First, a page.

A Man of the Gospel
Saint Dominic was born in Calaruega, Spain ca. 1170. He studied theology and the Sacred Scriptures at Palencia and was made canon of the church of Osma. In his day there arose a heresy in Southern France that denied the goodness of the body and all material reality, equating holiness with asceticism and mortification of the senses. The preachers of this Albigensian heresy easily convinced the common people that the worldly, sensual lives of many of the Catholic clergy proved that Catholic Christianity was carnal and unspiritual. Dominic responded by founding a new form of religious life whereby friars lived not in monasteries like monks, but among the people, witnessing to them not only with the words of authentic biblical Christianity as passed down through the Catholic Tradition, but also through a lifestyle of joyful evangelical poverty, simplicity and charity. As a result, he and his brothers, who came to be known as Friars Preachers or Dominicans, succeeded in winning back the people of Albi, Toulouse, and Southern France to the Catholic faith where compulsion and force had failed. Another famous Saint of the era, Francis of Assisi, was inspired simultaneously by the Holy Spirit to adopt a similar sort of new religious life. While the two met and considered combining their mendicant communities, it became clear that they had different charisms with Dominic and his friars having study and teaching as an essential component of their mission and life. St. Dominic died at Bologna on August 6, 1221. Though he certainly promoted devotion to the Blessed Virgin Mary, the story that he received the rosary in a vision from the Blessed Virgin Mary is of rather late origin, first appearing over 250 years after the death of St. Dominic. What follows is an excerpt from various writings on the history of the Order of Preachers which is used in the Office of Readings for August 8, the liturgical memorial of St. Dominic. -- Dr. Marcellino D'Ambrosio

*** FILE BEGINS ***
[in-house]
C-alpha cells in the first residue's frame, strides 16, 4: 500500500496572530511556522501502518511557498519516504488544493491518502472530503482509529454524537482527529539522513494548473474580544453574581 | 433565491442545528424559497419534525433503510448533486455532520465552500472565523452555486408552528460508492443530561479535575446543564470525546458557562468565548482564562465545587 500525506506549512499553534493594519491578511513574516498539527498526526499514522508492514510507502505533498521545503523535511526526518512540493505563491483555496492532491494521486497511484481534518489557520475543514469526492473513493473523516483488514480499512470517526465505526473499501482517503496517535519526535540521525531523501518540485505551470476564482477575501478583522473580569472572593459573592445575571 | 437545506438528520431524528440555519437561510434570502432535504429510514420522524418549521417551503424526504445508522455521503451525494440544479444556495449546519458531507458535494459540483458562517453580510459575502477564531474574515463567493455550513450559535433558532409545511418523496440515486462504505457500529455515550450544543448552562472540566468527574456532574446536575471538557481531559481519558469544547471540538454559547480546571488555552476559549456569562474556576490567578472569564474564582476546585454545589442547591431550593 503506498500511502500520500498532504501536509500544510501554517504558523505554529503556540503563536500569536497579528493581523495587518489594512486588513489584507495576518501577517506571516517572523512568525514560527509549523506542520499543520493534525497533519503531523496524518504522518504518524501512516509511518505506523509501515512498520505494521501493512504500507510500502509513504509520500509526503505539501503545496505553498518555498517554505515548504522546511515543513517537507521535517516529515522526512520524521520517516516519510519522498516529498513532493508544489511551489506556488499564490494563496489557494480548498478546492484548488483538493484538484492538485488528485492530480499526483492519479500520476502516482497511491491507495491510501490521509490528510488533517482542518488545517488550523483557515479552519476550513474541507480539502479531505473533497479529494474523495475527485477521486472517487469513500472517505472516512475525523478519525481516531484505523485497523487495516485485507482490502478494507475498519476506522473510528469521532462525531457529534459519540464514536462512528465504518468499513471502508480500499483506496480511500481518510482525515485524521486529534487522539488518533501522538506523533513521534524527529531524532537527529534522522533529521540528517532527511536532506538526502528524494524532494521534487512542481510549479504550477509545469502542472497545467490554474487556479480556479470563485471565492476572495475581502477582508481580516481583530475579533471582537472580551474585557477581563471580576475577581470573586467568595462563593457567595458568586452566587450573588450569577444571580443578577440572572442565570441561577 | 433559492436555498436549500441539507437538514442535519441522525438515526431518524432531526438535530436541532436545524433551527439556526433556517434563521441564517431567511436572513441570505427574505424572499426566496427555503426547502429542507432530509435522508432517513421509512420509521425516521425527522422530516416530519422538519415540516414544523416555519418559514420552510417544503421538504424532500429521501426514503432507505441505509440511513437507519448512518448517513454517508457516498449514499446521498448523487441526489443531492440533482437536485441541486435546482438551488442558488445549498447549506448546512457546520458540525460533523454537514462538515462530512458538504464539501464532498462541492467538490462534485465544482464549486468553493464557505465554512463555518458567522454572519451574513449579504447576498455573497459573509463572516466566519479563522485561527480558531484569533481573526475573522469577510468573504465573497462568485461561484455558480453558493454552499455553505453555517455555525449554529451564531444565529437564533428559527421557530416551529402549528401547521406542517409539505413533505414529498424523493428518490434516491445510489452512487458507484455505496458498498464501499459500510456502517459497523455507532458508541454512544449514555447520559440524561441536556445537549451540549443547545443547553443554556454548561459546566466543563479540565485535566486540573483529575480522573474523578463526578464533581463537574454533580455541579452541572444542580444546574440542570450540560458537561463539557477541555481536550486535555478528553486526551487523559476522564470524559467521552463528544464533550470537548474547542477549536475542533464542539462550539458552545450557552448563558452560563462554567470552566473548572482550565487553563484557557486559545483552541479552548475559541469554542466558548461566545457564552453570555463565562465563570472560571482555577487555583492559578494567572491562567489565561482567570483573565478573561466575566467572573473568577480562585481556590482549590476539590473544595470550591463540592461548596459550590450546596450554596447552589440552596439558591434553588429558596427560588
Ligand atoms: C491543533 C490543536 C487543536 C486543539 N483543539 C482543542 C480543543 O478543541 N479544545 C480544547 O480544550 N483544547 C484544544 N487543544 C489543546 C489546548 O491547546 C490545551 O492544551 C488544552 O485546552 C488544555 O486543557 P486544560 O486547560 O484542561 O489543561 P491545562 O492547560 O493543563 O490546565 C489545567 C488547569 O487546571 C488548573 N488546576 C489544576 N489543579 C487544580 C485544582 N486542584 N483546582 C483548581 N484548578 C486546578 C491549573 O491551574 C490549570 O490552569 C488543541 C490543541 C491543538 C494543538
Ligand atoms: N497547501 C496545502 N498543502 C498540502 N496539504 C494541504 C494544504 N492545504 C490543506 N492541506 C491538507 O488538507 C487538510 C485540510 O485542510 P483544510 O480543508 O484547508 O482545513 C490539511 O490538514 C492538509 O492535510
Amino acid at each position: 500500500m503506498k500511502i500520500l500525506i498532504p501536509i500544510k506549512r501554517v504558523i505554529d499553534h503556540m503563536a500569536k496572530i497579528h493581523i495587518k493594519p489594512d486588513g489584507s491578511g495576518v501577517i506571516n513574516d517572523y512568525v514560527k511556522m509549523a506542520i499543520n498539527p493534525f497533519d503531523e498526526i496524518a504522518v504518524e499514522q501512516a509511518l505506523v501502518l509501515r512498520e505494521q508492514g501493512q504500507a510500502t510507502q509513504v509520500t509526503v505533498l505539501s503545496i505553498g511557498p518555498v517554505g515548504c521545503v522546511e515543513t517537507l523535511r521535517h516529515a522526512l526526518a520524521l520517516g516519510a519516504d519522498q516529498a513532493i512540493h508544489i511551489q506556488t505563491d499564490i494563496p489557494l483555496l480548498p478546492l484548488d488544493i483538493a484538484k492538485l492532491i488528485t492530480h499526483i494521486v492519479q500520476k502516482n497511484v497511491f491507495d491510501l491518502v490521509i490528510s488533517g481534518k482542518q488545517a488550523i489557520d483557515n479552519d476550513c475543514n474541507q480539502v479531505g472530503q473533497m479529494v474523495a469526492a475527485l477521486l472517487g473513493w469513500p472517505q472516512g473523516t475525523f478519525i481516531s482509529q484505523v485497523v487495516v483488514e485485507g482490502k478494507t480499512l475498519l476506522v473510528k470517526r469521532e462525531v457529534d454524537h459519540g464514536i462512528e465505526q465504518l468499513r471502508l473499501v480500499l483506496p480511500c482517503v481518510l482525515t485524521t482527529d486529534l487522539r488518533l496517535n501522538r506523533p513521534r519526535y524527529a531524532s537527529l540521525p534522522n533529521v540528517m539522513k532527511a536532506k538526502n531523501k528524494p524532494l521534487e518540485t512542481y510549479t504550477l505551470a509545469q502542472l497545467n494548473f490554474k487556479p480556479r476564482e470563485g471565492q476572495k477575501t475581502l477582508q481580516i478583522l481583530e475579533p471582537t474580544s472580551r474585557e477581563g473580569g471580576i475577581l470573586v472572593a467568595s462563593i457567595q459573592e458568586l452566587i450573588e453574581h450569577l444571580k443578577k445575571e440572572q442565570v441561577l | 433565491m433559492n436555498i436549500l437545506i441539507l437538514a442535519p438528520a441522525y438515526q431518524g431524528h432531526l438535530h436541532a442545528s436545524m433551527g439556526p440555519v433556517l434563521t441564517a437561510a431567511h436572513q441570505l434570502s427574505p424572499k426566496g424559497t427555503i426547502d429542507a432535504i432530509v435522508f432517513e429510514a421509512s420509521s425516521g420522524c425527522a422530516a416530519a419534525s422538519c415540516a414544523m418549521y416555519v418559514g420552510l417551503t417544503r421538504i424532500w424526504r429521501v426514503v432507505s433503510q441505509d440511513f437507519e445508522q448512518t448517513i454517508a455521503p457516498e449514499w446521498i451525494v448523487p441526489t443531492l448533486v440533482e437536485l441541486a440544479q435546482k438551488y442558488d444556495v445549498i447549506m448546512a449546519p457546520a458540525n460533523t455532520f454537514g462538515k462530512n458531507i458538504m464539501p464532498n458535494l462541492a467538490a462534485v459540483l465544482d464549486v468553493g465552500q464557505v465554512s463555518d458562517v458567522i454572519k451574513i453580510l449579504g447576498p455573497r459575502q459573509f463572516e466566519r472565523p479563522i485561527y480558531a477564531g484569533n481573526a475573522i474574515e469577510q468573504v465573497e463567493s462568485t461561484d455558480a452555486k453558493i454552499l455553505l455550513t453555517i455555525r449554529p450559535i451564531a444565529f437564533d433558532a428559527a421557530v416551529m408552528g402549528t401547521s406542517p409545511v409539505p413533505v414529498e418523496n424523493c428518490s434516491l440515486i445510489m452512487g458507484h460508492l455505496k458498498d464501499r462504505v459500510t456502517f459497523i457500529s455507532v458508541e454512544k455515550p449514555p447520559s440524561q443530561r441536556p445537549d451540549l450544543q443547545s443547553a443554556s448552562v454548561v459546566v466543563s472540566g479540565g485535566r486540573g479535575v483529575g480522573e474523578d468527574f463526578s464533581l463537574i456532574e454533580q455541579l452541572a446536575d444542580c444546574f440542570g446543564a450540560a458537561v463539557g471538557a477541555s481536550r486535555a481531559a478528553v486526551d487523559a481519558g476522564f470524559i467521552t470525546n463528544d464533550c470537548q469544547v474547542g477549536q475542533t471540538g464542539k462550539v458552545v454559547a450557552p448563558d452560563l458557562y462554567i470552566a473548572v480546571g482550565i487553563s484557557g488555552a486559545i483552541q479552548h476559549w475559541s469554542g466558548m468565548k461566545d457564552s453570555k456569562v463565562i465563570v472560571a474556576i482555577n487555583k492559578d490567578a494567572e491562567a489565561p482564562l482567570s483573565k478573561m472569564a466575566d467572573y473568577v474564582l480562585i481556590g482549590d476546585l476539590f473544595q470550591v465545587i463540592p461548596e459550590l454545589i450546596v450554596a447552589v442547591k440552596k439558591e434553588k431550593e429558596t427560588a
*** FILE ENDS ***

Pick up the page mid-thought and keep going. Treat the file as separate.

Dominic possessed such great integrity and was so strongly motivated by divine love, that without a doubt he proved to be a bearer of honor and grace. He was a man of great equanimity, except when moved to compassion and mercy. And since a joyful heart animates the face, he displayed the peaceful composure of a spiritual man in the kindness he manifested outwardly and by the cheerfulness of his countenance.
Wherever he went he showed himself in word and deed to be a man of the Gospel. During the day no one was more community-minded or pleasant toward his brothers and associates. During the night hours no one was more persistent in every kind of vigil and supplication. He seldom spoke unless it was with God, that is, in prayer, or about God, and in this matter he instructed his brothers. Frequently he made a special personal petition that God would deign to grant him a genuine charity, effective in caring for and obtaining the salvation of men. For he believed that only then would he be truly a member of Christ, when he had given himself totally for the salvation of men, just as the Lord Jesus, the Savior of all, had offered himself completely for our salvation. So, for this work, after a lengthy period of careful and provident planning, he founded the Order of Friars Preachers.
In his conversations and letters he often urged the brothers of the Order to study constantly the Old and New Testaments. He always carried with him the gospel according to Matthew and the epistles of Paul, and so well did he study them that he almost knew them from memory.
Two or three times he was chosen bishop, but he always refused, preferring to live with his brothers in poverty. Throughout his life, he preserved the honor of his virginity. He desired to be scourged and cut to pieces, and so die for the faith of Christ. Of him Pope Gregory IX declared: “I knew him as a steadfast follower of the apostolic way of life. There is no doubt that he is in heaven, sharing in the glory of the apostles themselves”.
Be sure to check out the Papal Encyclical by Pope Benedict XV on Saint Dominic.
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